Hold or Sell? How to Change Careers from Finance to IT

If you've succeeded in your finance job but feel unfulfilled, you might get more satisfaction from working in IT. Plus, you'll get to use many of the skills you’ve honed in finance, including problem solving and helping people. Learn how to change careers from finance to IT – it may be easier than you think.

Highlights

Your finance career may have prepared you for a switch to IT. Don’t want to read the whole article? Here are just a few ways:

How do your skills transfer to IT? Take our free career quiz to find out.

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How to Change Careers from Finance to IT

If you want to change careers from finance to IT, then you're in the right place. Maybe you've enjoyed the paycheck that comes with a career in finance, but you're tired of the hellacious hours. Or maybe you feel that you haven't been sufficiently recognized for your achievements or that there aren't enough opportunities for growth. Whatever your reason for considering a career change, we're here to answer your questions and help you make a shift to a more fulfilling position.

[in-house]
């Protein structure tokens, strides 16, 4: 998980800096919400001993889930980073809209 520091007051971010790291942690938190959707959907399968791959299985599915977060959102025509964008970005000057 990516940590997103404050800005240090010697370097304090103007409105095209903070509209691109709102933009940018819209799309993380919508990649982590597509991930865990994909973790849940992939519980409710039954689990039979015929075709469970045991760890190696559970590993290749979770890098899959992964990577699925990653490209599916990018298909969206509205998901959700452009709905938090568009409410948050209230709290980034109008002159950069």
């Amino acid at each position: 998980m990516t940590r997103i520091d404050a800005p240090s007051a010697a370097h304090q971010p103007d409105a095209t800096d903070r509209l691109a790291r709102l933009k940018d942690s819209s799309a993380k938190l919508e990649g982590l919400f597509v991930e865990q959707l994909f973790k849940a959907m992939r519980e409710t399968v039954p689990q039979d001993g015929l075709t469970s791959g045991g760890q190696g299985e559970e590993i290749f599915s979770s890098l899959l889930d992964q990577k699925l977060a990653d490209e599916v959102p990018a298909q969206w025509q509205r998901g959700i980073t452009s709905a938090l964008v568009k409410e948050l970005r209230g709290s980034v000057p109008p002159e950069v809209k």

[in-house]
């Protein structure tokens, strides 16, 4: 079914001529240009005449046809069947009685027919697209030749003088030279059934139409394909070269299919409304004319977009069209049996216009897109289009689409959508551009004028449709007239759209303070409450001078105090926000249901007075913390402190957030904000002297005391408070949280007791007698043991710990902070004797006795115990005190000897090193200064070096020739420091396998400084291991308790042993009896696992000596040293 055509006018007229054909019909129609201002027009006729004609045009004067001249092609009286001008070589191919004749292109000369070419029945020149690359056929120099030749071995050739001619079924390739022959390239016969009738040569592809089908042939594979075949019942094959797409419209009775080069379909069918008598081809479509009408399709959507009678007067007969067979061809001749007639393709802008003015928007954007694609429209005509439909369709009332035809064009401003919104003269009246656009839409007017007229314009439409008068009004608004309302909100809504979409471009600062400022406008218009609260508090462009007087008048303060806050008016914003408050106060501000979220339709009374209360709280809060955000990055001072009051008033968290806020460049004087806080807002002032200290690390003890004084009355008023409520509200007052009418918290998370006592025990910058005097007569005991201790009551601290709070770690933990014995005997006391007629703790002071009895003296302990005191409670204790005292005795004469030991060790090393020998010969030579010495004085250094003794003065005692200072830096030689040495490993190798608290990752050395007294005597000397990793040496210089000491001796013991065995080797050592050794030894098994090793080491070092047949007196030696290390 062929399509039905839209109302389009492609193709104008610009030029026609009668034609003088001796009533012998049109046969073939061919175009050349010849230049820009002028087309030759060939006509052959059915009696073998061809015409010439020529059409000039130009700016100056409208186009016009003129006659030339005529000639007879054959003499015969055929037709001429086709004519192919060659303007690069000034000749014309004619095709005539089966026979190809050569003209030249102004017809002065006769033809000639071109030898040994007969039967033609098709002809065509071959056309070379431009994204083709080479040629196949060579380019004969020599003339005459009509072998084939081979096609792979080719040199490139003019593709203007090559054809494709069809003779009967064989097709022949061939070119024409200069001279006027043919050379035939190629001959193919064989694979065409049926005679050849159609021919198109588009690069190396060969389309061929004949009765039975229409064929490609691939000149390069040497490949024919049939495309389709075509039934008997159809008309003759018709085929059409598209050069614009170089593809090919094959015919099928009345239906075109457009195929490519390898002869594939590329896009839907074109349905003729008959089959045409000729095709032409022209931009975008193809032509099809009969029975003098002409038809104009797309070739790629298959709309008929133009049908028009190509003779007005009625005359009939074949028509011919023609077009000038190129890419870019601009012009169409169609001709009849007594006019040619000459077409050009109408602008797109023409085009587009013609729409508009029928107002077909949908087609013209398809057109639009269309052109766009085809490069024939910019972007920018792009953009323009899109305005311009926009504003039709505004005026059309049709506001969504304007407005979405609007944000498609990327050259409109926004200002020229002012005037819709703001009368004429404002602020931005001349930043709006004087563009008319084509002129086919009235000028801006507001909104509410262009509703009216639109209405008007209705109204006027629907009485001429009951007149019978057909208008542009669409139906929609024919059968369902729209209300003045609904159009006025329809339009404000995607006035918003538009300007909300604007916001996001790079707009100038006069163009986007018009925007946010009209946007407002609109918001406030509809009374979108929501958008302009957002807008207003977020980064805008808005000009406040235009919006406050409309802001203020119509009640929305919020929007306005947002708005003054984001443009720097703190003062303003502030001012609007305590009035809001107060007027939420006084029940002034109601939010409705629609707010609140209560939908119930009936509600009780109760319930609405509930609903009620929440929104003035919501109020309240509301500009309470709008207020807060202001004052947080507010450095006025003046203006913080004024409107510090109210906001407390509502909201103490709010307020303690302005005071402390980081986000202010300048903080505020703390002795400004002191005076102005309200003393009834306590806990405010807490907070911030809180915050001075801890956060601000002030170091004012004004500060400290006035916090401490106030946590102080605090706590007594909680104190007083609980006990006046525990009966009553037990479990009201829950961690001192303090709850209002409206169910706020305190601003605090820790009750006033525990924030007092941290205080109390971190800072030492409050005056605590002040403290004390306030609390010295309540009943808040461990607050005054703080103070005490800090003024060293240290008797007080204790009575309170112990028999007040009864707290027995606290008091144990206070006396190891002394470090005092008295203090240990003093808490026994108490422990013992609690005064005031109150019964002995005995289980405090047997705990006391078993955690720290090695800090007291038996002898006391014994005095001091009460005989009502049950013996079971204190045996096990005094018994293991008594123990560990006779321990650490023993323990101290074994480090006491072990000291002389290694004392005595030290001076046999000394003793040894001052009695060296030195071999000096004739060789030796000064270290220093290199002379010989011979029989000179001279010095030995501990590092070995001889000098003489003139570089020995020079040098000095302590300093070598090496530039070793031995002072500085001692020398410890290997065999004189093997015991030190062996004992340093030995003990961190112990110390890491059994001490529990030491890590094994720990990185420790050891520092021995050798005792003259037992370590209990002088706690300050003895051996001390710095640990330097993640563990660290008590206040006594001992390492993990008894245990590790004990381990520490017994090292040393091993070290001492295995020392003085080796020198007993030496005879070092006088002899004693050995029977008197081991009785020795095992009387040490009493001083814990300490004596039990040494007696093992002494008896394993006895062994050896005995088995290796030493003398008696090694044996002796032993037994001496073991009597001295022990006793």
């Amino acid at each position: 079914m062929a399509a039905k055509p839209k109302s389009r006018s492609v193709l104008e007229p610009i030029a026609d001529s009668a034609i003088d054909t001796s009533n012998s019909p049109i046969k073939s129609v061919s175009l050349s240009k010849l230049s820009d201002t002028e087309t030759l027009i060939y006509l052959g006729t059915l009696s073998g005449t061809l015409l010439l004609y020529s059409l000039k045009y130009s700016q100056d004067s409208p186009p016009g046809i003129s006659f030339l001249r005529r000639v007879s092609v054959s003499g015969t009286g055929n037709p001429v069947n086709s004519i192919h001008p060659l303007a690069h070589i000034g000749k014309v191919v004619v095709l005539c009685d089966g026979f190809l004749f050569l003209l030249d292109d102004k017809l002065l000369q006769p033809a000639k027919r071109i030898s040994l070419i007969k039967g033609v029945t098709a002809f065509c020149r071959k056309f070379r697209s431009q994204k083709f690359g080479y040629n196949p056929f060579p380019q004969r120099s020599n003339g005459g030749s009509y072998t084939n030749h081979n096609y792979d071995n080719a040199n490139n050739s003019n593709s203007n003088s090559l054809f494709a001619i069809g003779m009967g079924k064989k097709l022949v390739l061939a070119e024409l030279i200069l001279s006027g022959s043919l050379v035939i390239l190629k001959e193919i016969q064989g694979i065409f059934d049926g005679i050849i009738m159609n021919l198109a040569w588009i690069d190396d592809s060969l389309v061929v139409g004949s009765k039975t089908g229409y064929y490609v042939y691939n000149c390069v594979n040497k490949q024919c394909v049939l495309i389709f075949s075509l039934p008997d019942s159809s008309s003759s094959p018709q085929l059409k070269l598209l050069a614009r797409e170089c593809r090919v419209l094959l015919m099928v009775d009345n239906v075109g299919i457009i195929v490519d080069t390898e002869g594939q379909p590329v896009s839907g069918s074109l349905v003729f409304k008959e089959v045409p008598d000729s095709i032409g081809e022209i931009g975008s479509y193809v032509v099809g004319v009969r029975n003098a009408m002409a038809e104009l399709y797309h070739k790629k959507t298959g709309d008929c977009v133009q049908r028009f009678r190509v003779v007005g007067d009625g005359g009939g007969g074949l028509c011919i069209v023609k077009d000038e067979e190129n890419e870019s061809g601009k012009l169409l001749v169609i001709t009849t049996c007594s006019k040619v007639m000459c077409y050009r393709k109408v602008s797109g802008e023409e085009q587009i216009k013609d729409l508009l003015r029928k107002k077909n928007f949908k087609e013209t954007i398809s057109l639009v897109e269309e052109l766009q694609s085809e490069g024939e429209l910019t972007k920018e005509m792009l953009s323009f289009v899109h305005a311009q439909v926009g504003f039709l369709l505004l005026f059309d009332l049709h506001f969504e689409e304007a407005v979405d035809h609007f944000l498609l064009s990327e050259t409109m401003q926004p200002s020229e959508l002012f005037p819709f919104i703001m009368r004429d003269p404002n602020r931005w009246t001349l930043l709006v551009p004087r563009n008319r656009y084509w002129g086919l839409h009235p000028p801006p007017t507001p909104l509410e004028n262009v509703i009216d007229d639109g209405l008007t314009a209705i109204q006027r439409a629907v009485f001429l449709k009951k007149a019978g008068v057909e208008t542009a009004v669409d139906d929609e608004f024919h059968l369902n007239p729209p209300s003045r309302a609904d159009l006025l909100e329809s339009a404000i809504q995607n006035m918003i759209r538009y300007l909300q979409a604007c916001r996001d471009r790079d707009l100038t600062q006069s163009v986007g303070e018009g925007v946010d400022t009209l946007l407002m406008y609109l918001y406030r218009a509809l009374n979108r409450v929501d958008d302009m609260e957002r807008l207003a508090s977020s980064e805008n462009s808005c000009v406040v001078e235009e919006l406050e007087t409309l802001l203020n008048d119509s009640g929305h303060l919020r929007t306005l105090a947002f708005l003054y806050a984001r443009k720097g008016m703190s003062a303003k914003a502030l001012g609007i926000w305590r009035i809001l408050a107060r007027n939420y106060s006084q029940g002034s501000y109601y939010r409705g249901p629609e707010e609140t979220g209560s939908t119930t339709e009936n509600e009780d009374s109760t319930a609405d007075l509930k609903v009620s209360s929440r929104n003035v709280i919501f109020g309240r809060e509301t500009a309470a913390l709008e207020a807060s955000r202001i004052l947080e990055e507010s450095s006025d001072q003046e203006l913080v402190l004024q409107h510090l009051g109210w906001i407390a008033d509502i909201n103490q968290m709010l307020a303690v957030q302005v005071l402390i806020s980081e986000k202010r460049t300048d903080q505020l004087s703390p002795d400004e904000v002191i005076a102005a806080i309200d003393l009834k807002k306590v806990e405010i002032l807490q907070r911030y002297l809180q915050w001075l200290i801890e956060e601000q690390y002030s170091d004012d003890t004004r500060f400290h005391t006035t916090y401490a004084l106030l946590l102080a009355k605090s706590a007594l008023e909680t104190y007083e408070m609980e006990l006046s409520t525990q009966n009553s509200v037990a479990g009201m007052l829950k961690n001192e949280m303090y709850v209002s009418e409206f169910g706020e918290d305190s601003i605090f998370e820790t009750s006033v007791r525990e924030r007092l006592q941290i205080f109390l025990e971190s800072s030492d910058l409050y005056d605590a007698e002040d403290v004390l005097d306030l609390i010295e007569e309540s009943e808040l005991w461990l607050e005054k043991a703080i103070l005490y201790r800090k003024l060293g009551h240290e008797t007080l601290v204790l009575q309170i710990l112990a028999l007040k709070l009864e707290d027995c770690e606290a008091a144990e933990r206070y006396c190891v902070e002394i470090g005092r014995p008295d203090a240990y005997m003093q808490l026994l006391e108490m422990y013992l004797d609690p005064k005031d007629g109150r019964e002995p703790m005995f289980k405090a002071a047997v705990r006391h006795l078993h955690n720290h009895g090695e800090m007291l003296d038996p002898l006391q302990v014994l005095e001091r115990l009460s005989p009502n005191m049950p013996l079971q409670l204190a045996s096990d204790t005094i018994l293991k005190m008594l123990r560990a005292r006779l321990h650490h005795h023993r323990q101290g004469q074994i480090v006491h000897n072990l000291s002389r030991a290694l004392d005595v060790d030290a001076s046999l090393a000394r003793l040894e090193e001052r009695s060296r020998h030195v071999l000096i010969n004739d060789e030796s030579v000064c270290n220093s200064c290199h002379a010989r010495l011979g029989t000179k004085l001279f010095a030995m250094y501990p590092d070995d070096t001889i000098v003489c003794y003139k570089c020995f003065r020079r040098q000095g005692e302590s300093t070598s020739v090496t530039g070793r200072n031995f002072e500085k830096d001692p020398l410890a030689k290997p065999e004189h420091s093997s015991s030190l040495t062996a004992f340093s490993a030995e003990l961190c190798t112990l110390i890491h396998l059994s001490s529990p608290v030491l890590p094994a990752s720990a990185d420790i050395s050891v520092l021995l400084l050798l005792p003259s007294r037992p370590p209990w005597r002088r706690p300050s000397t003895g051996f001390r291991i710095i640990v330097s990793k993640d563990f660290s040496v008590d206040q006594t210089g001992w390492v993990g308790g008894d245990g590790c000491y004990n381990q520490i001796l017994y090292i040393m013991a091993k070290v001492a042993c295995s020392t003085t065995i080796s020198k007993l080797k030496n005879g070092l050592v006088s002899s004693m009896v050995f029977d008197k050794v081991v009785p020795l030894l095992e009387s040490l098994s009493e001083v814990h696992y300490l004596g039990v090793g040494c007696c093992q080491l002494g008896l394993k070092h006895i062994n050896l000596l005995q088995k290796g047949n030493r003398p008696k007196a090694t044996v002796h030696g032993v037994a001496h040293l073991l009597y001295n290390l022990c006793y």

There's a lot to discuss here, but before we really dig in, we want to alleviate some of your anxieties and say that changing careers is not so outrageous, no matter your age While a career shift to IT won't happen overnight, with the right amount of curiosity and dedication, you can make a happy transition to a new job in IT.

IT Careers vs. Finance

Similar to finance, working in IT involves engaging your problem-solving skills. In IT, this may mean wrapping your head around why a computer is loading slowly or determining how to recover recently deleted files. There is always a problem to be solved, meaning your brain is constantly engaged; there is never a dull moment in IT.